I own two Selle SMP saddles: a Selle SMP Extra (~$100) and the vastly more expensive Selle SMP Lite 209. They're both nice saddles. The SMP Extra, available from Performance Bike, isn't a bad place to start if you want to give SMP a try. Especially true if you can buy during one of their 20%-off sales. I rode my Extra for several years before finally upgrading to the Lite 209. The Lite 209 has quite a bit less padding and a slightly larger cut-out as a result. I find the Lite 209 better for long (50+ miles) rides than the Extra. I used the Lite 209 when I rode from San Francisco to Los Angeles and it worked great; wish I'd upgraded sooner!

One word of caution: both of these Selle SMP saddles will put quite a bit of weight and pressure on your sit bones. Long-term this is what you want, but if you're not used to it you'll find the saddles uncomfortable initially. It took me a week or two to get used to the SMP Extra when I started riding it.

Edit: both SMP saddles have held up very well. The Lite 209 looks almost new after two years of riding (3000-4000 miles/year). The graphics on the SMP Extra are starting to rub off, but the synthetic saddle cover is still in good shape.

BTW, the only saddle I like better than the Selle SMP Lite 209 is the ISM Adamo Road... but it has so little padding it isn't for everyone. The ISM Typhoon or Century might be better bets if you're not used to a minimally-padded saddle.
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Old 01-08-13, 05:49 AM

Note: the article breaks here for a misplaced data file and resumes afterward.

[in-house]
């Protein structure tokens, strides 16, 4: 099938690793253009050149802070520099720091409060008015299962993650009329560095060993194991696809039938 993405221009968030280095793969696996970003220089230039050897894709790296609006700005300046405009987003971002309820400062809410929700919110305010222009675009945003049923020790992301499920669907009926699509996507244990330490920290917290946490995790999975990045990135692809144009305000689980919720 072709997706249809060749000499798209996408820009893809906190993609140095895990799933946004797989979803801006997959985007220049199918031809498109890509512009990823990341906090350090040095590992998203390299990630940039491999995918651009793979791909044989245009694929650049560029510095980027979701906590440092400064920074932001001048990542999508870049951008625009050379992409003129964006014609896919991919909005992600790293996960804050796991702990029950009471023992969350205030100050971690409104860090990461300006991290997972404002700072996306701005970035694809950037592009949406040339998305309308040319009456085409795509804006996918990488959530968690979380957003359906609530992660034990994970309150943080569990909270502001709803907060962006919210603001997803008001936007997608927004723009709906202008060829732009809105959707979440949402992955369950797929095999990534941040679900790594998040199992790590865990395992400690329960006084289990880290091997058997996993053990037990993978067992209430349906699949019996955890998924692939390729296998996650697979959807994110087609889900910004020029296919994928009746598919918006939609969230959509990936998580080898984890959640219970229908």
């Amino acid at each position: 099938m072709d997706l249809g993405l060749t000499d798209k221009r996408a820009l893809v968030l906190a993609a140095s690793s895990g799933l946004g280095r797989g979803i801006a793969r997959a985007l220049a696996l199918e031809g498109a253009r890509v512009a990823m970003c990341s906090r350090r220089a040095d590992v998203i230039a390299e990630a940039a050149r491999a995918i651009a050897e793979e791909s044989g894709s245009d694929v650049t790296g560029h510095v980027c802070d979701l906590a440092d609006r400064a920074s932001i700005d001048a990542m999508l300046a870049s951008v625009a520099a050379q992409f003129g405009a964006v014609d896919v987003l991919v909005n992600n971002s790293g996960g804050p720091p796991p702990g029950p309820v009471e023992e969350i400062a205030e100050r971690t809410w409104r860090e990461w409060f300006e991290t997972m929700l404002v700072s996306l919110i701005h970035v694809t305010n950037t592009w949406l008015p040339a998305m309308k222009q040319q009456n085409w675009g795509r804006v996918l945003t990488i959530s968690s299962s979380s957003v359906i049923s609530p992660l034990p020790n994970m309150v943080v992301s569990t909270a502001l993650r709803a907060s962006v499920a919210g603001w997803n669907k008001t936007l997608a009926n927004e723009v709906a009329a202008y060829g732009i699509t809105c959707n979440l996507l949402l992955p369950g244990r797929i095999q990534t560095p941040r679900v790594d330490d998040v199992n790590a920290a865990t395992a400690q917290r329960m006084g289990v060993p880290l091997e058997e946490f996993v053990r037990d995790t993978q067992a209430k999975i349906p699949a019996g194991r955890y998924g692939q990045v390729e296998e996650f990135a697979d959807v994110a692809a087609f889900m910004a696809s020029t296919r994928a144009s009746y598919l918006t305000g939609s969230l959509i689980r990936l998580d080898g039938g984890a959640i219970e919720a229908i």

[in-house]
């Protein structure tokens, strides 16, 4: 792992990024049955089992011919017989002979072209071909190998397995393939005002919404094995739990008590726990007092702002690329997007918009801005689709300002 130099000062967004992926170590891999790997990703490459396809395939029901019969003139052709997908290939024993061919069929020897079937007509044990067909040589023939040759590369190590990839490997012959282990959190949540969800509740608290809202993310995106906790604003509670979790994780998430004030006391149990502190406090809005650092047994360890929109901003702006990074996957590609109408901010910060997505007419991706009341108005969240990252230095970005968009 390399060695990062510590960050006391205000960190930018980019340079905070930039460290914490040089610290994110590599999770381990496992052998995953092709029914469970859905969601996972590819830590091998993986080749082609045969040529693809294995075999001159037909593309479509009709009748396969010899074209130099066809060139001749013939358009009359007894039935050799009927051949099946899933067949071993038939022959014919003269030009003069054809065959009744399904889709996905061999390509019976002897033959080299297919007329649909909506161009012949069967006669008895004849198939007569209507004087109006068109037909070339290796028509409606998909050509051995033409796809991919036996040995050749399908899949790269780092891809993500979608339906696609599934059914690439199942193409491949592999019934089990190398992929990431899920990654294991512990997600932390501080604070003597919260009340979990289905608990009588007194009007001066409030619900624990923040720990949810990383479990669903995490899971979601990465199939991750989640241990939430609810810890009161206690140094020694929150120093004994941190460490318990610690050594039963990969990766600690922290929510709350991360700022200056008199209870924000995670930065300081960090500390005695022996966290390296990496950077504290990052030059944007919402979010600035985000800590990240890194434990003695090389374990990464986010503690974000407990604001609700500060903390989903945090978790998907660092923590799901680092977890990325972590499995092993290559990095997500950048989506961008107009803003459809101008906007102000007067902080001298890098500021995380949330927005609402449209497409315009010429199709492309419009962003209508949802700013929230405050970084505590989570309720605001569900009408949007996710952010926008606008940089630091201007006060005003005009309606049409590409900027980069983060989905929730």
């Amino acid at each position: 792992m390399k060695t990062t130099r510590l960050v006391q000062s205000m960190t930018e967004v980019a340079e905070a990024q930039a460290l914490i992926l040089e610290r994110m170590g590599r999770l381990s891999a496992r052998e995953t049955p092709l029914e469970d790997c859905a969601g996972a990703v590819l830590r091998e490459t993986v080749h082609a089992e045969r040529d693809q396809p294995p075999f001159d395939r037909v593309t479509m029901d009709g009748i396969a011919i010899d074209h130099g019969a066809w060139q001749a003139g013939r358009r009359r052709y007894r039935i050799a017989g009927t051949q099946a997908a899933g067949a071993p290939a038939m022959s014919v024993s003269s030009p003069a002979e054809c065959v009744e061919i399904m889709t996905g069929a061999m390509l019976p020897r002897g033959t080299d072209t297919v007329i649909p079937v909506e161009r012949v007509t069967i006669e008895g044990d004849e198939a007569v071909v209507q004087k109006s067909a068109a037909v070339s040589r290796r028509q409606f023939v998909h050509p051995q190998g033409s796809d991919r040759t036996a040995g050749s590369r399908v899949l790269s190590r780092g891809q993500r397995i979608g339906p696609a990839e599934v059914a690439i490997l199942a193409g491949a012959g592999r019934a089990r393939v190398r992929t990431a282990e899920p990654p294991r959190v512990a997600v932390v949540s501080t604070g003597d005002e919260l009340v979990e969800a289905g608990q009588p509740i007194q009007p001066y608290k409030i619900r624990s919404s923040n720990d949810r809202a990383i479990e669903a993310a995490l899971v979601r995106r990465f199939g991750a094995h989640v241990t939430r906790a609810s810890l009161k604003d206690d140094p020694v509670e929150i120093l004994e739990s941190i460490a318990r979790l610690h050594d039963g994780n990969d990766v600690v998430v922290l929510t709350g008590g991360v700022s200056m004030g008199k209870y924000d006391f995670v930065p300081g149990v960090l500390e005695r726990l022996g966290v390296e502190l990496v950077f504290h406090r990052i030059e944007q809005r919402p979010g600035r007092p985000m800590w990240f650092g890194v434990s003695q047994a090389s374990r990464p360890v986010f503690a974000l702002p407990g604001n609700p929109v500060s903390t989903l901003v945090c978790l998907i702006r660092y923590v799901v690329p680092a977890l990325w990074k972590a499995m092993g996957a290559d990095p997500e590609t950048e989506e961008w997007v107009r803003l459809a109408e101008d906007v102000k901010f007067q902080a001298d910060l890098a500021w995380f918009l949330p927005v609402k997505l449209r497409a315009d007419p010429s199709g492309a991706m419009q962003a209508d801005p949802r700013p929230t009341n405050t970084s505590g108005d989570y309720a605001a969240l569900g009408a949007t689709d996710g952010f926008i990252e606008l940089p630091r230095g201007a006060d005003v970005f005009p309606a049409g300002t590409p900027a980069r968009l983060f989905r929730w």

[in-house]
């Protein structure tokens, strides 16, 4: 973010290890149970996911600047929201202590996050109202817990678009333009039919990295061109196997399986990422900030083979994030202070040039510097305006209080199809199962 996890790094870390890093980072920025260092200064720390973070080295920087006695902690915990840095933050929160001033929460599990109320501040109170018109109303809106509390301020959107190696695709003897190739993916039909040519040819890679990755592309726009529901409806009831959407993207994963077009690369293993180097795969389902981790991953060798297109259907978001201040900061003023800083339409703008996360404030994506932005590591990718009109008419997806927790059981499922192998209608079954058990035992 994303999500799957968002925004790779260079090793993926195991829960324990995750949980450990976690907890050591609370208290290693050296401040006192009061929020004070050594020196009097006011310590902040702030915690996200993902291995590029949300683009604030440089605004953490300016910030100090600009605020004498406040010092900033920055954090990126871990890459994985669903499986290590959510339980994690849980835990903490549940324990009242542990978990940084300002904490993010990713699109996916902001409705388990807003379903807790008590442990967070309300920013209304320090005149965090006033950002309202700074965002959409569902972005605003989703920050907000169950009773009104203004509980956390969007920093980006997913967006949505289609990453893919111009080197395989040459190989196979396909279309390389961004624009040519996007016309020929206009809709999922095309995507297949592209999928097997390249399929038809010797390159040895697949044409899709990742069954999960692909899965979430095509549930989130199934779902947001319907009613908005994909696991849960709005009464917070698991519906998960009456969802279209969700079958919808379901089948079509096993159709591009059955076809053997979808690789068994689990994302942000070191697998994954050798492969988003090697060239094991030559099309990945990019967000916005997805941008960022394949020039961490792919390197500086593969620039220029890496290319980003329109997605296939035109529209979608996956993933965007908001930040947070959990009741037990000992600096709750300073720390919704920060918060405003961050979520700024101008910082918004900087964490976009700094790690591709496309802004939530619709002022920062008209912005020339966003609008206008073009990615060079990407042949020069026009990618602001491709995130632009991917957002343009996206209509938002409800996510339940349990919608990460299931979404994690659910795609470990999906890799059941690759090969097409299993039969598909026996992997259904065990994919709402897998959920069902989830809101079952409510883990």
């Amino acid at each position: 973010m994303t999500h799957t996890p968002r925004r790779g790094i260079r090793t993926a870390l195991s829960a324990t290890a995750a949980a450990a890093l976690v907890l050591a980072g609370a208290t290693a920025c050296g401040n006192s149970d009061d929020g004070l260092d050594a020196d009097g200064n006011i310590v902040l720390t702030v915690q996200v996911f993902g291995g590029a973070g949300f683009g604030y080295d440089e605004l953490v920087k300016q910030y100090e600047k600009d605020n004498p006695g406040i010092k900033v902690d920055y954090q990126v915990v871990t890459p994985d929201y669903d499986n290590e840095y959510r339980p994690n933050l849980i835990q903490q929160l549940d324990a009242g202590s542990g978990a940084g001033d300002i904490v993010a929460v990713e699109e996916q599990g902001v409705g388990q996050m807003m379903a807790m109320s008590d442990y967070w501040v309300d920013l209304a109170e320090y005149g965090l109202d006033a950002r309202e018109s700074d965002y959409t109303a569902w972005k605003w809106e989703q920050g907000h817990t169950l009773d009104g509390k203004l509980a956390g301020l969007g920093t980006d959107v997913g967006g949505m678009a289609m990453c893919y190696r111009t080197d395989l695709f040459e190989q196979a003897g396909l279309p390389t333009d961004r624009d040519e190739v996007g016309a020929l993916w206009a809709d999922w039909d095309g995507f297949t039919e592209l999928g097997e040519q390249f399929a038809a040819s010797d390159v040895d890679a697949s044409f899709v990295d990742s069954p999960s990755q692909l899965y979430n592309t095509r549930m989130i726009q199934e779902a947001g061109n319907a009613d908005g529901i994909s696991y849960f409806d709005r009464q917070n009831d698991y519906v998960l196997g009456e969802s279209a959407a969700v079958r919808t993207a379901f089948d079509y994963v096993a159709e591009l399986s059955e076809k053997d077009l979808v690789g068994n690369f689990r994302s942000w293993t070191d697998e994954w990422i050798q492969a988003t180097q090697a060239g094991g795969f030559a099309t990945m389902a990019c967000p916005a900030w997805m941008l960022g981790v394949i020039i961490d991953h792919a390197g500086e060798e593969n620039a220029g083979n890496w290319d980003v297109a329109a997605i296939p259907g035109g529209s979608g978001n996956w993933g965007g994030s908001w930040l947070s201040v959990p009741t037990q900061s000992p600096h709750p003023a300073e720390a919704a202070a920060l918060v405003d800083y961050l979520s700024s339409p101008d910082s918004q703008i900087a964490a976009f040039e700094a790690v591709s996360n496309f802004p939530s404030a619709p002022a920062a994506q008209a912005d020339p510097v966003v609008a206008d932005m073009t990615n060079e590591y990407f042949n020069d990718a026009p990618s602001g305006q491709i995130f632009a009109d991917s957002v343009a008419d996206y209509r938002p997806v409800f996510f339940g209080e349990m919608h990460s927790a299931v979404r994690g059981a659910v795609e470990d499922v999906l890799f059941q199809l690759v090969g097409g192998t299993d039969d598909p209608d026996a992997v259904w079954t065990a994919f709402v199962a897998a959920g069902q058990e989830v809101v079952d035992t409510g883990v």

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Originally Posted by sstorkel View Post
I own two Selle SMP saddles: a Selle SMP Extra (~$100) and the vastly more expensive Selle SMP Lite 209. They're both nice saddles. The SMP Extra, available from Performance Bike, isn't a bad place to start if you want to give SMP a try. Especially true if you can buy during one of their 20%-off sales. I rode my Extra for several years before finally upgrading to the Lite 209. The Lite 209 has quite a bit less padding and a slightly larger cut-out as a result. I find the Lite 209 better for long (50+ miles) rides than the Extra. I used the Lite 209 when I rode from San Francisco to Los Angeles and it worked great; wish I'd upgraded sooner!

One word of caution: both of these Selle SMP saddles will put quite a bit of weight and pressure on your sit bones. Long-term this is what you want, but if you're not used to it you'll find the saddles uncomfortable initially. It took me a week or two to get used to the SMP Extra when I started riding it.